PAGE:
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I'm Matthew Somerfield, a freelance journalist focused on the technical elements of Formula One. It has been a pleasure to provide content via this site for the last 5 years, which has led me to several paid freelancing jobs along the way. I'm currently plying my trade with Motorsport.com and working alongside the legend that is Giorgio Piola.

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8 Oct 2017


Jolyon Palmer has been unceremoniously despatched with by Renault before the season has concluded, with Sainz Jnr making the early switch from Renault, but is it all part of his plan of getting a 2018 seat?

Sainz had already been announced by Renault for 2018 but rumors had been swirling for a number of races that the Enstone based squad were trying to create a deal that would see him make the switch as early as Malaysia. With two races under his belt Gasly seems to have proved himself enough for Toro Rosso, or should I say Red Bull, to let the Spaniard go out on ‘loan’. That said some financial recompense has undoubtedly been made to Palmer and his backers and might go some way to influencing a drive elsewhere.

Where though? The timing of his departure might not be entirely of his volition but it does coincide with a decision being made by what is perceived to be the best seat left available - Williams.

Williams face a difficult decision as they continue to weigh up whether to replace Massa and who they should replace him with if they do. They've already announced that they'll conduct a two day test/shoot out involving Paul Di Resta and Robert Kubica in Hungary, as they take to the wheel of a FW36 that has been used by Stroll for acclimatization sessions throughout last year and this.

The Scot gave a great account of himself when he had to deputize for an unwell Massa in Hungary earlier in the season, whilst the hype train surrounding the return of the Pole has been at full steam since his private test for Renault in Valencia. It'd be a fairytale story if he made a return given the injuries sustained in his rally accident but there are still question marks over his race stint pace.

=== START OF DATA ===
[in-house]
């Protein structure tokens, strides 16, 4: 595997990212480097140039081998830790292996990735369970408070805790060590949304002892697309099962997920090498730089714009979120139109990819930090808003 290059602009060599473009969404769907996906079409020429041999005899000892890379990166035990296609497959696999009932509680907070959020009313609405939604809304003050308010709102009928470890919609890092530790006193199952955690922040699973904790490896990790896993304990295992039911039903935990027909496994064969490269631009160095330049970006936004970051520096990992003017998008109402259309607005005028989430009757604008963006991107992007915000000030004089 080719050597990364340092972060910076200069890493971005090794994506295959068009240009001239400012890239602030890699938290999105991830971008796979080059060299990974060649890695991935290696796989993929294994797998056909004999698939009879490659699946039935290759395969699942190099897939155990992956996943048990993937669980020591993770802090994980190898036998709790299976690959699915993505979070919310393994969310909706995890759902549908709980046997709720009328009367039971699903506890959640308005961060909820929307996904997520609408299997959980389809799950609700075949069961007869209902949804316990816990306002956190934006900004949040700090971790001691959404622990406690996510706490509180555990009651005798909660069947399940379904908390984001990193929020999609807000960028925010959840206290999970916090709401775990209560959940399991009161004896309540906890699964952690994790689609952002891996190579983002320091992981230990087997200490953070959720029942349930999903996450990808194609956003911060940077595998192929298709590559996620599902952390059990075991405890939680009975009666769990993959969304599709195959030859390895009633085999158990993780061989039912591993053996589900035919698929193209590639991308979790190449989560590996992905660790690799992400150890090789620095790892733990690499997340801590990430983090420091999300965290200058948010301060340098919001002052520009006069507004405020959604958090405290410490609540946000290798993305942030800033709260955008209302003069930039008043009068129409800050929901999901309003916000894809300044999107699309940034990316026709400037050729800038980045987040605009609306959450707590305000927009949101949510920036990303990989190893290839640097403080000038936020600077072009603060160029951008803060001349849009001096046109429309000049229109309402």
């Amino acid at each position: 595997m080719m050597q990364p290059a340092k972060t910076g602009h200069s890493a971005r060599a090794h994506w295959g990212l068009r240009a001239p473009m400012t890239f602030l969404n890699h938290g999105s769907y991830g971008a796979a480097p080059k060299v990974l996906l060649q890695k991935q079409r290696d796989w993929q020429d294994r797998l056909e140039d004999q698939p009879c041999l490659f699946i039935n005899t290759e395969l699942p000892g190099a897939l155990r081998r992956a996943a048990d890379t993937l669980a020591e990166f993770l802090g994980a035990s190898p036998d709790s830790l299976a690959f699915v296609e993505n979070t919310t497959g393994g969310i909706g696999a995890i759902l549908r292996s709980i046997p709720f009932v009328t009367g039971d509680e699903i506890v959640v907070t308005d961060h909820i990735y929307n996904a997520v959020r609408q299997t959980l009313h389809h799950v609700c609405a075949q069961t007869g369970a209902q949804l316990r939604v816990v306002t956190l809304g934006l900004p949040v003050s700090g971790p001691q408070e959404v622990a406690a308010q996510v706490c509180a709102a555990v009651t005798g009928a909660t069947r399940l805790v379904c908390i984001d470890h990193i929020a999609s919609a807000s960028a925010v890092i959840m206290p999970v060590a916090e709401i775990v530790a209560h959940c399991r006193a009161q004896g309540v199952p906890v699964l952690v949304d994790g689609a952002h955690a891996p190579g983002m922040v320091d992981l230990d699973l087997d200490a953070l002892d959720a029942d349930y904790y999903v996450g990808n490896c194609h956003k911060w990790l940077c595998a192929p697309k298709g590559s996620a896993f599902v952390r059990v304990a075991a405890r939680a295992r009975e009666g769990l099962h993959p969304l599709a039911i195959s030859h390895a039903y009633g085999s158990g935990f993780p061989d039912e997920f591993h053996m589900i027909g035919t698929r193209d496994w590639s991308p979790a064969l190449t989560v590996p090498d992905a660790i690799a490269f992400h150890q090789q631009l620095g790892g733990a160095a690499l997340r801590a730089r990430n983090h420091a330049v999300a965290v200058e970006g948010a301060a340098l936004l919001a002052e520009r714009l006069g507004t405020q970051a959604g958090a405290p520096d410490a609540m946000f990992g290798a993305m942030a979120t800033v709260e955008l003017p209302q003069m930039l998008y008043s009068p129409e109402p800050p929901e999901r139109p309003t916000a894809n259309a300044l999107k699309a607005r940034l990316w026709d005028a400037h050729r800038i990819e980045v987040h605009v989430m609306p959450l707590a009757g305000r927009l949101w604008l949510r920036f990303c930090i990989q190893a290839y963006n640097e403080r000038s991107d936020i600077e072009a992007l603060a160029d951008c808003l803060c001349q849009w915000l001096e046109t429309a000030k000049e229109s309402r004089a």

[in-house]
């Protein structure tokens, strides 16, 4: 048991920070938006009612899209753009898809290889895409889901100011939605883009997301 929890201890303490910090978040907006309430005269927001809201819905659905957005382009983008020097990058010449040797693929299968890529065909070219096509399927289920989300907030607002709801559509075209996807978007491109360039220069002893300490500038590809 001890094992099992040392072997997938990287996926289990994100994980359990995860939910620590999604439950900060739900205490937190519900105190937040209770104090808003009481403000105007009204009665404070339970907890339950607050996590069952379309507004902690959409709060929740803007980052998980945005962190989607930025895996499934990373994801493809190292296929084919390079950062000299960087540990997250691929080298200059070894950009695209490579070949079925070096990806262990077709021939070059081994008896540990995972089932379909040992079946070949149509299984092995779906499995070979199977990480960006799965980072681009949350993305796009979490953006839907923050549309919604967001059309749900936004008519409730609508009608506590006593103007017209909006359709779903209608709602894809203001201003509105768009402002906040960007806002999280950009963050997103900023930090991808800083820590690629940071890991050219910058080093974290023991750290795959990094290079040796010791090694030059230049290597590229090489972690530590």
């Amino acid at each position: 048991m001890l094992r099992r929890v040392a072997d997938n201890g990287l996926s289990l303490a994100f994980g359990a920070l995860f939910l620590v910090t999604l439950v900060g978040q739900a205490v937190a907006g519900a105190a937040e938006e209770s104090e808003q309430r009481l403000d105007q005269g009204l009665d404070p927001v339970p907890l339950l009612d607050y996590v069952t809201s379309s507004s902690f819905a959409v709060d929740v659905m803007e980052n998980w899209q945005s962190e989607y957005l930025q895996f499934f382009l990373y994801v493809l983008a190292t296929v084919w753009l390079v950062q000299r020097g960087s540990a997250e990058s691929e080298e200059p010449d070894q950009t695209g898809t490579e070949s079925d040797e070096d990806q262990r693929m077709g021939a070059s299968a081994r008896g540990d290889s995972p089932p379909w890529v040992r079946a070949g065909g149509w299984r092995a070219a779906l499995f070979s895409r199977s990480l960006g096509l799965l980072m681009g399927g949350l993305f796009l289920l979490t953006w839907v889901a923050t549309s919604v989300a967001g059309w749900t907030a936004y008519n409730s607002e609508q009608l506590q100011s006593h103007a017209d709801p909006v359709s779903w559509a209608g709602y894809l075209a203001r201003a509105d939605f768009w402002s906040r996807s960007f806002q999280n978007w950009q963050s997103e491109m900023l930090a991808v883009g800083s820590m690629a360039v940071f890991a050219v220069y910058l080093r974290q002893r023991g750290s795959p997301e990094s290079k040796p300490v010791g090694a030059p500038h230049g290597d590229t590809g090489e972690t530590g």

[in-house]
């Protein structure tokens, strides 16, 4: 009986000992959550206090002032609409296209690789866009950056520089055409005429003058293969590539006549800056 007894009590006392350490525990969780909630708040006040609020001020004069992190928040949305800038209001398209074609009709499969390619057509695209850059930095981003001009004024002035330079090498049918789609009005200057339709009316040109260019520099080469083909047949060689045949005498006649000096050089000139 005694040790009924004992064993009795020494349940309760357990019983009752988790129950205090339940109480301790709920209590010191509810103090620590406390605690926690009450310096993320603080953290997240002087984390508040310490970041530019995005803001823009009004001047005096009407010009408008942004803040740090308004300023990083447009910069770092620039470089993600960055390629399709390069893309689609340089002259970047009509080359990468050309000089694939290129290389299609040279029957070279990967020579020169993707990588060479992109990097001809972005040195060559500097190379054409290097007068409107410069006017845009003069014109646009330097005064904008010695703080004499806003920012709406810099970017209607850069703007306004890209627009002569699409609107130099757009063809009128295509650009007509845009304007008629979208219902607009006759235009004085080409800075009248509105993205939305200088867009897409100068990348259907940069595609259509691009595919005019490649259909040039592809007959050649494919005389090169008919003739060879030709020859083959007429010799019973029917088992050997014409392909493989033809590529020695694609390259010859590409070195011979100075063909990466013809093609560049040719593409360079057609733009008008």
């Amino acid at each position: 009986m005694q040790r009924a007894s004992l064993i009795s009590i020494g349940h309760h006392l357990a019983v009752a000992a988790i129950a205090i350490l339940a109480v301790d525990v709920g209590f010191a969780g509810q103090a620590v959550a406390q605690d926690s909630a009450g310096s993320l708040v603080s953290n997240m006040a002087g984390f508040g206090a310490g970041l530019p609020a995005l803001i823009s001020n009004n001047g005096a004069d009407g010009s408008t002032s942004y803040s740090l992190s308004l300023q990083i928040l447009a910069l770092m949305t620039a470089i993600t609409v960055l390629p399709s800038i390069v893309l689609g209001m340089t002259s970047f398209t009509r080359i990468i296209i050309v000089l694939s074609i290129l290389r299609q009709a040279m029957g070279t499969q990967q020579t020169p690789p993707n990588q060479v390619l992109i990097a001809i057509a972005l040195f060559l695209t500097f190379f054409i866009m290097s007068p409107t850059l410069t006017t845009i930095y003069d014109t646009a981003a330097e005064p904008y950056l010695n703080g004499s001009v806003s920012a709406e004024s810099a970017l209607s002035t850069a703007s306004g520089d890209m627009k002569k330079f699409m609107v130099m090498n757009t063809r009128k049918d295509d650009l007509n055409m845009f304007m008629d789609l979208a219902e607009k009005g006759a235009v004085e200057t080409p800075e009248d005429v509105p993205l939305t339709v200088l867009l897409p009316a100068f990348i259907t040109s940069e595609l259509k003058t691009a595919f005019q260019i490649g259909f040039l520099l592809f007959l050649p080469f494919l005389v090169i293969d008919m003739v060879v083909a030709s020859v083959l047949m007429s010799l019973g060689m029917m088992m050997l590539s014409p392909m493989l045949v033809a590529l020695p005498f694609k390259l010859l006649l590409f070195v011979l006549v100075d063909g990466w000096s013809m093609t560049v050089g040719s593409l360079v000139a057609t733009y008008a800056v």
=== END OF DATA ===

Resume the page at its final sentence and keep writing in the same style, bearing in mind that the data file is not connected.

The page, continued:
Palmer's availability has suddenly changed the complexion of the decision at hand though, putting at jeopardy the older second chance brigade as the former GP2 champion looks to get his own second, perhaps more productive shot at it. Often maligned given his performance next to Hulkenberg this season it's worth remembering that the German was always one step ahead of the Brit when it came to performance updates and he's had a catalog of failures along the way, skewing his standing within the team. However, it must be noted that he didn't blow Kevin Magnussen away when they were paired together in 2016 though.

The advantage that Jolyon likely has over the other PDR and Kubica is his ability to bring a decent budget, something that will be part of Williams' decision, unfortunately. However, don't write them off just yet as their racing heart might rule their financial head with not only the Kubica narrative and PR able to pull on their heartstrings but also the fact that he's known for his ability to give excellent feedback and guide development.

That's something that might also come to PDR’s rescue, as whilst he can't be described as an exciting driver he could do a decent job, scoring some much needed points and hoisting the team back up the pecking order where they'd be financially rewarded. Of course this is a task that will be made much more difficult by the likely improvement of McLaren next year, powered by Renault, the steady improvement of the works Renault team, a current Ferrari powered Sauber who are also on a decent development curve and then we have the unknown quantity of Toro Rosso - powered by a Honda that for all intents and purposes could be much better next season.

Williams decision is made all the more difficult as it's not one made entirely on ability, with their title sponsor Martini reportedly requiring one of their drivers to be over 25 - ruling out Wehrlein who'd surely be a shoe-in were it not for his age. The need for a more mature individual also reaches across to the lack of experience that Lance Stroll has and whilst the young Canadian has improved throughout the season it's still worth something to have him paired with a steady hand.

So, don't write Jolyon off, the timing of his departure might just have some practical purposes yet.

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